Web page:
DC Housing Authority Headquarters
DC Housing Authority headquarters. Credit: Darrow Montgomery

The D.C. Housing Authority’s former internal auditor resigned after she says she faced retaliation and intimidation from agency heads over an audit that found $1.3 million in wasted funds.

In deposition testimony, the former director of DCHA’s internal audit office, Joanne Wallington, says DCHA Director Tyrone Garrett, chief operating officer and head of human resources Natasha Campbell, and the agency’s general counsel Greg Mays attempted to intimidate her. She says Mays worked to find the identity of the complainant who first expressed concern—a DCHA board commissioner who requested anonymity.

In addition to wasted funds, the audit found that DCHA intentionally tried to avoid the board of commissioners’ approval of some contracts. One contract, for example, was signed for $249,900—a price $100 below the minimum amount that triggers board approval. DCHA also failed to disclose the audit to the D.C. Council, despite a specific request to do so. The agency has called the audit a “political hit job” and “unsubstantiated and erroneous.”

DCHA board chairman Neil Albert did not respond to LL’s phone call about Wallington’s resignation and instead forwarded the request to the agency’s spokesperson, Tony Robinson. Robinson writes via email that the board directed Mays’ office, “in conjunction with an independent third party reviewer,” to reinvestigate the audit’s findings. The results will be ready in 30 days, he says.

In an email to LL, Wallington declined to elaborate on specific details of the treatment she received. She says she reported her concerns to the D.C. Office of the Inspector General, the U.S. Department of Housing and Urban Development’s inspector general, and the D.C. Council. A HUD spokesperson would neither confirm nor deny investigative actions that might be underway. A spokesperson for D.C.’s OIG also declined to comment.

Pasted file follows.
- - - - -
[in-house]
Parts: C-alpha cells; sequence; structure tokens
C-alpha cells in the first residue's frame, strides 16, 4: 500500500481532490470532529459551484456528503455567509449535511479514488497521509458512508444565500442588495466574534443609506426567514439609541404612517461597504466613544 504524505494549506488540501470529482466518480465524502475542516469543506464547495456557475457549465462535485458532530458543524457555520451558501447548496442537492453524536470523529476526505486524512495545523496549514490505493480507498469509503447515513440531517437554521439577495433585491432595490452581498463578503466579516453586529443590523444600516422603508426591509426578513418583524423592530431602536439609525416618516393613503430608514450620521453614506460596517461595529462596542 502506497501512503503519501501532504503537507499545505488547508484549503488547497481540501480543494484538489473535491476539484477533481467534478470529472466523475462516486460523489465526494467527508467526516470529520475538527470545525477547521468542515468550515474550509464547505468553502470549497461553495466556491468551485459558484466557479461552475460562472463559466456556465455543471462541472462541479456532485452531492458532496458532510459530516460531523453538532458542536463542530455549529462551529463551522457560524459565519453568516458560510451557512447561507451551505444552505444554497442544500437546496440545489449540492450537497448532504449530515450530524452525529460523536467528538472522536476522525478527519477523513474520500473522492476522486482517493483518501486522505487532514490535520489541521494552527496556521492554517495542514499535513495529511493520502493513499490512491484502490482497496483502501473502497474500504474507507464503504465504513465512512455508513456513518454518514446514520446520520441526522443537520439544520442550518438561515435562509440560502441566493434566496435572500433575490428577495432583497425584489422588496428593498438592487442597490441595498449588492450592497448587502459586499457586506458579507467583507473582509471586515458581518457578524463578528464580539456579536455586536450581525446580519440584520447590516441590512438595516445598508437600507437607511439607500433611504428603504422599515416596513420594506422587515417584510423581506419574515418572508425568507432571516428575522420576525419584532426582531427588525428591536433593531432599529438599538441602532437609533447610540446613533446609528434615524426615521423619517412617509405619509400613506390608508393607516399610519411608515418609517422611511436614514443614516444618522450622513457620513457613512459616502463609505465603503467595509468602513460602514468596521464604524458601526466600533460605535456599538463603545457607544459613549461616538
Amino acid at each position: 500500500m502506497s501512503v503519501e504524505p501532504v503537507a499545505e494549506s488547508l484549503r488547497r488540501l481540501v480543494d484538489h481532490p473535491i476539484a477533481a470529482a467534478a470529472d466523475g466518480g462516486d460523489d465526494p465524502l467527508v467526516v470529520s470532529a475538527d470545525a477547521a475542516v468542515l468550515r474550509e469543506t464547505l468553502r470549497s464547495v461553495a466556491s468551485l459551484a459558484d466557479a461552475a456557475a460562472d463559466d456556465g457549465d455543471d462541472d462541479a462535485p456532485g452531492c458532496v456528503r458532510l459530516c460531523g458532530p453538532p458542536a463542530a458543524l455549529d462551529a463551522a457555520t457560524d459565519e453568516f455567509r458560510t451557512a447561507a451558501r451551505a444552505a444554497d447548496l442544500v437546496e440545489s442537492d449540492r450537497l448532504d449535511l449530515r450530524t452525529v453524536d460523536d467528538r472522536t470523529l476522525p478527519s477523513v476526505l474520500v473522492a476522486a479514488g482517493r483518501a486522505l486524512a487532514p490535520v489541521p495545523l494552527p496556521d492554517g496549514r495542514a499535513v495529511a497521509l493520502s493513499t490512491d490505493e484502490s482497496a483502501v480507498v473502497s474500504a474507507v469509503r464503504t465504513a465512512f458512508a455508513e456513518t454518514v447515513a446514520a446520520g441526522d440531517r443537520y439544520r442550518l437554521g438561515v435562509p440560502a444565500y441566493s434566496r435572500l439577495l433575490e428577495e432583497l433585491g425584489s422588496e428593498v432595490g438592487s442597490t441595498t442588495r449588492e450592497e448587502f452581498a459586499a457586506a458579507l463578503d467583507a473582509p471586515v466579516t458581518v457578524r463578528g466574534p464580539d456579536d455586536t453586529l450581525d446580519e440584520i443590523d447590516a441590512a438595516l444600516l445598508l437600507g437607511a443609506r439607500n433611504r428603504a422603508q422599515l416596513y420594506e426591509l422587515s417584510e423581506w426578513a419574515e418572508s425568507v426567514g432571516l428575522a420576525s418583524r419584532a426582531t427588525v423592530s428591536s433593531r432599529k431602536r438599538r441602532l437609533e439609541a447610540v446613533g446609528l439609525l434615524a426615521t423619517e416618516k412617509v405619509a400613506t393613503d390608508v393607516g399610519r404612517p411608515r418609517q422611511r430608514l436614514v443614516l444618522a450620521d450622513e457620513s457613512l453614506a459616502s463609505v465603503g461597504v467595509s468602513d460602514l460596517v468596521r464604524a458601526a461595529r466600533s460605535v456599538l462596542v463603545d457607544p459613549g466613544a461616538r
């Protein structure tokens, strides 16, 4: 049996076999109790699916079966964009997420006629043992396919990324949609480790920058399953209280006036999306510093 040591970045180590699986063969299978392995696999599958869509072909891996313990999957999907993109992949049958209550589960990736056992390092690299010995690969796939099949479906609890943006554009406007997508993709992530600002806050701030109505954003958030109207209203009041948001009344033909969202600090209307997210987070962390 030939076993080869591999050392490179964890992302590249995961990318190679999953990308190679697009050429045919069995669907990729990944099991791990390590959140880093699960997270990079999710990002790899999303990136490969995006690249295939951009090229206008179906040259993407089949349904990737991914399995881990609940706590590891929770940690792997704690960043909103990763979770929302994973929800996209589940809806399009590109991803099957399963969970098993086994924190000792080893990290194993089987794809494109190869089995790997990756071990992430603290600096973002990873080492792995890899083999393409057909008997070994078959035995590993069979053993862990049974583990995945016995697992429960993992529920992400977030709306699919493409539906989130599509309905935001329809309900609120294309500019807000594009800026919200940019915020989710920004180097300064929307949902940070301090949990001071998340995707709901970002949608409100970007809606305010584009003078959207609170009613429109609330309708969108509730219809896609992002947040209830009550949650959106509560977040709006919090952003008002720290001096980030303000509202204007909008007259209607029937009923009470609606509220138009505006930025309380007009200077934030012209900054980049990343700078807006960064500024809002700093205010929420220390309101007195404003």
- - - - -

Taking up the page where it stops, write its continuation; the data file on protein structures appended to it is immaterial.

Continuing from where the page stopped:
But emails Wallington sent to investigators from August through November 2020, along with her deposition, provide some details of her concerns. Her testimony was taken as part of a lawsuit filed by DCHA’s former general counsel Chelsea Andrews over her termination.

“I fear that based on very recent terminations of senior level professionals and several pending lawsuits that paint the agency in a negative light, I may be retaliated against for … simply doing what my office was charged to do,” Wallington wrote to investigators in August.

“Unfortunately, I feel I have no recourse [other] than to elevate these concerns and others (gross mismanagement, abuse of authority) to HUD as a grantor, and DC OIG as a grantor of District funds,” Wallington continued in the email. “At this point, I don’t have confidence that the Board of Commissioners or other senior executives will exercise integrity in the performance of their public duties.”

Wallington says in her deposition that Mays yelled at her after she refused his repeated requests to review the Office of Audit and Compliance’s complaint intake procedures. She had previously provided her office’s procedures and believed the timing of Mays’ request—before the board had decided what, if anything, to do about the audit—was inappropriate because the process wasn’t complete. Wallington believes Mays’ requests were part of an effort to undermine the audit’s findings by attacking the process, she says in her deposition.

In addition, Wallington writes in an email to investigators that she experienced several micro aggressions from Mays and Campbell, her direct supervisor. The emails do not give specific details, and Wallington declined to elaborate.

Wallington reported to investigators in November that Mays requested all the documents in possession of the external firm that completed the audit. (Wallington hired Citrin Cooperman, an international tax and advisory firm, to do the audit to avoid a potential conflict of interest. According to DCHA’s organizational chart, the Office of Audit and Compliance answers to both the executive director and the Board of Commissioners. That structure makes dealing with a complaint from a board commissioner against the executive director a bit tricky.)